Posted: Thu 22nd Sep 2022

Plas Madoc set to be offered century long lease from Wrexham Council for people living in or visiting the wrexham area

Plas Madoc is set for long term security with Wrexham Council’s Executive Board of Wrexham Council likely to back a 99 year lease.

In November 2014, Splash Community Trust was granted a full repairing and insuring lease of Plas Madoc Leisure Centre for 20 years.

However on Tuesday 27 September senior councillors will approve a move to negotiate a 99 year lease “on similar terms and conditions as the existing lease” to replace the current lease that is in place.

A report due before councillors next weeks skips mentioning the centre made a £700k and then £500k loss in the years up to a proposed closure when the council ran it, with a Chief Officer at the time questioning if it would last another 40 years.

It also forgets to mention that in early 2014 the decision was taken to close it and knock the building down.

However there was a huge political fall out and a u-turn later in the year.

Since being overtaken and operated by a trust, the leisure centre has continued to go from strength to strength.

The report does note a “considerable capital programme” to complete the refurbishment of the Centre which will continue to need grant funding is noted, with councillors told the reason for the extra lease term: “All major grant organisations require a minimum of 25 years left on a lease and it is for this reason the tenant seeks a much longer lease, there being only 12 years remaining on the current lease.”

Although some lease information is deemed commercially confidential, the details of the current arrangement is in the public meeting documents: “The initial rent in the existing lease is a nominal £1 with a review rent to be assessed every 5 years to a set formula of an average of 50% of gross income over the previous 5 years for income received from 3rd parties for use of concession areas or for running the premises as a leisure centre such that any review rent would not compromise the profitability or sustainability of the Centre.”

The local authority adds: “There was no review of the rent as at December 2019 and the Council will, in future, ask that the tenant attaches a supplementary document to accompany the audited accounts confirming or otherwise any such concessions.”

There is a slightly damming section of the report that points out that if the Minimum Energy Efficiency Standards for the building was less than “E” it would not be possible to issue a new lease.

The council itself points out that the “Energy Performance Certificate (EPC) at the start of the lease was at a rating of F – at the point the council handed the reins over to the Trust.”

Thankfully the Trust has upgraded and improved the centre and a reassessment means it is now rated “B” as of April this year.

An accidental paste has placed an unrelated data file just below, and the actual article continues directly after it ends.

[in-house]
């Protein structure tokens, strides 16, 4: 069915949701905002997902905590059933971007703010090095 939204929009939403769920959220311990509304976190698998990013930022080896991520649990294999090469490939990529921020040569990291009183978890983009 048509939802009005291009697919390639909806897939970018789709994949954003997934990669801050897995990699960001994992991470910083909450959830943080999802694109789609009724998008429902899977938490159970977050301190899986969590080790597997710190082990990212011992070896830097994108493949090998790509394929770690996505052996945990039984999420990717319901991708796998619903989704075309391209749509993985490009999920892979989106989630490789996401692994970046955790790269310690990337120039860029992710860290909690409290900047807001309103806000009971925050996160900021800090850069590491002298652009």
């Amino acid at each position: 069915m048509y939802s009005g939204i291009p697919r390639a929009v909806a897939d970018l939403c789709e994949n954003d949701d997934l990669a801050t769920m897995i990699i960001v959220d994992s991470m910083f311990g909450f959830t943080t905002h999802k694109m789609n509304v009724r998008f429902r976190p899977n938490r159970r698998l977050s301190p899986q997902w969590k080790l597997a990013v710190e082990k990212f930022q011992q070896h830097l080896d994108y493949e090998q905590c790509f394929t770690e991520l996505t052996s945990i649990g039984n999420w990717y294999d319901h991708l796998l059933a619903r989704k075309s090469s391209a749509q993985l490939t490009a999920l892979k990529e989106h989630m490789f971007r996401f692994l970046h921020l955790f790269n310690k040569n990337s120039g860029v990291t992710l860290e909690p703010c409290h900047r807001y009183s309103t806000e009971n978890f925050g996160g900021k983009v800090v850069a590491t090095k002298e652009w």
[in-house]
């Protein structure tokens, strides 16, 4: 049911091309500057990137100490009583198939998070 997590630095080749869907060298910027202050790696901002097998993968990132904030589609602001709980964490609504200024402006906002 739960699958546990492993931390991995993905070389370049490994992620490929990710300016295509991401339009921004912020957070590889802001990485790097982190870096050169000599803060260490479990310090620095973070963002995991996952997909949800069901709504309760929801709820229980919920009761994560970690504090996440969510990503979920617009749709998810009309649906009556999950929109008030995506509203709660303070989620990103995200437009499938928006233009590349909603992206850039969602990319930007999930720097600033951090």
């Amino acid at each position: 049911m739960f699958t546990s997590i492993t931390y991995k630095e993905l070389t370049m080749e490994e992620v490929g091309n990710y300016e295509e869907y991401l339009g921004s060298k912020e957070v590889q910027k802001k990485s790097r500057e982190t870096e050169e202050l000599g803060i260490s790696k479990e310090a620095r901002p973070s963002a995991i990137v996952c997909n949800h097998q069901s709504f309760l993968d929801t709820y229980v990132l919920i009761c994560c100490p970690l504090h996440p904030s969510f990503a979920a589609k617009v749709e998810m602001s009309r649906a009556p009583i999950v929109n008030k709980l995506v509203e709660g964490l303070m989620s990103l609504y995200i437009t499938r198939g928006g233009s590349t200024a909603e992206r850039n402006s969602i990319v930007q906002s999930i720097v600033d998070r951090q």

The report also notes the good work taking place at the centre, which presumably would have ceased if the building had been subject to an alternative fate via previous strong advice from “wise” council officers to not assist with a historic £50k grant.

Value for money is detailed as: “The Council’s Health & Development team has confirmed that the Free Swim programme is being delivered at Plas Madoc to offer free sessions in areas of deprivation, offering a variety of sessions including family fun swim, after school lessons, free for primary school children in the area who need extra support to pass school swimming criteria and cannot afford to join a private learn to swim programme.

“In addition, there are disability family fun sessions and disability swim lessons to improve and integrate into main lessons to swim programme, under 16s free swim, over 60s free swim and inclusive day for children on the Activ8-16 programme during holiday times.

“The National Exercise on Referral Scheme (NERS) is also delivered at Plas Madoc Leisure Centre. It is a programme of exercise offered to individuals that have been referred by their GP or other health care professional for medical reasons or are at risk of developing a chronic condition.

“The exercise scheme is delivered and led by specifically trained exercise professionals and funded by Public Health Wales for the sole reason of delivering exercise programmes for these clients across Wales.

“Plas Madoc is a key area local to where many of the referral clients live and gym sessions, exercise classes and water based activities are offered at a suitable level.

“As a result of running the NERS scheme at Plas Madoc up to 200 referred individuals per year have accessed exercise programmes at the facility, which has helped to remove barriers for people in the local community and surrounding area to access physical activity programmes, barriers such as cost, travel, specialist advice, reduced motivation and anxiety.”

As usual the report notes “risks” for any such lease move, with Wrexham Council officers ironically explaining the risk is…  “the existing facility is not maintained and improved”.

The report will be considered by members of Wrexham Council at an executive board meeting on Tuesday 27 September.


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